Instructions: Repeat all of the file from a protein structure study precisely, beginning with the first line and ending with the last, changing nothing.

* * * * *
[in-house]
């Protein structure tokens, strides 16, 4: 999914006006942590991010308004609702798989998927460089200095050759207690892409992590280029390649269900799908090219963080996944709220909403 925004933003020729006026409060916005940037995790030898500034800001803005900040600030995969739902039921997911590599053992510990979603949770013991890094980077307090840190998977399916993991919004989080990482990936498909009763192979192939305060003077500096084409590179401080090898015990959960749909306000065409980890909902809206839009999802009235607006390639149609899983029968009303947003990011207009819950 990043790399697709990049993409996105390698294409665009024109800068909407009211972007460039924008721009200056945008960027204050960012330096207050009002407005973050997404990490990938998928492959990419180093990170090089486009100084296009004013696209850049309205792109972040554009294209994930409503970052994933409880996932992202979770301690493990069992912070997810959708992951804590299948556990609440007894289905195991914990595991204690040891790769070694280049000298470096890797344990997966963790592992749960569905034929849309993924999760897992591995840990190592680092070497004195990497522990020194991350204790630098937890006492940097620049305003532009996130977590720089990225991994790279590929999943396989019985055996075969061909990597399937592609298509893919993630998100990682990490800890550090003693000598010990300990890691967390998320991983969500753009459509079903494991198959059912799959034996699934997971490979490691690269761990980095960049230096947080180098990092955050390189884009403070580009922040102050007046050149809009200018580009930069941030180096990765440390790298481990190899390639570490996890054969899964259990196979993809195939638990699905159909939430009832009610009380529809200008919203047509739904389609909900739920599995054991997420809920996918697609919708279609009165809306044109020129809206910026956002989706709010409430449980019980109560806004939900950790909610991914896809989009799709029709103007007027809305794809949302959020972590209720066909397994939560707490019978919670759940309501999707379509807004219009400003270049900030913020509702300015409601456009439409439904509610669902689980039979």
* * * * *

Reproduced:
[in-house]
């Protein structure tokens, strides 16, 4: 999914006006942590991010308004609702798989998927460089200095050759207690892409992590280029390649269900799908090219963080996944709220909403 925004933003020729006026409060916005940037995790030898500034800001803005900040600030995969739902039921997911590599053992510990979603949770013991890094980077307090840190998977399916993991919004989080990482990936498909009763192979192939305060003077500096084409590179401080090898015990959960749909306000065409980890909902809206839009999802009235607006390639149609899983029968009303947003990011207009819950 990043790399697709990049993409996105390698294409665009024109800068909407009211972007460039924008721009200056945008960027204050960012330096207050009002407005973050997404990490990938998928492959990419180093990170090089486009100084296009004013696209850049309205792109972040554009294209994930409503970052994933409880996932992202979770301690493990069992912070997810959708992951804590299948556990609440007894289905195991914990595991204690040891790769070694280049000298470096890797344990997966963790592992749960569905034929849309993924999760897992591995840990190592680092070497004195990497522990020194991350204790630098937890006492940097620049305003532009996130977590720089990225991994790279590929999943396989019985055996075969061909990597399937592609298509893919993630998100990682990490800890550090003693000598010990300990890691967390998320991983969500753009459509079903494991198959059912799959034996699934997971490979490691690269761990980095960049230096947080180098990092955050390189884009403070580009922040102050007046050149809009200018580009930069941030180096990765440390790298481990190899390639570490996890054969899964259990196979993809195939638990699905159909939430009832009610009380529809200008919203047509739904389609909900739920599995054991997420809920996918697609919708279609009165809306044109020129809206910026956002989706709010409430449980019980109560806004939900950790909610991914896809989009799709029709103007007027809305794809949302959020972590209720066909397994939560707490019978919670759940309501999707379509807004219009400003270049900030913020509702300015409601456009439409439904509610669902689980039979």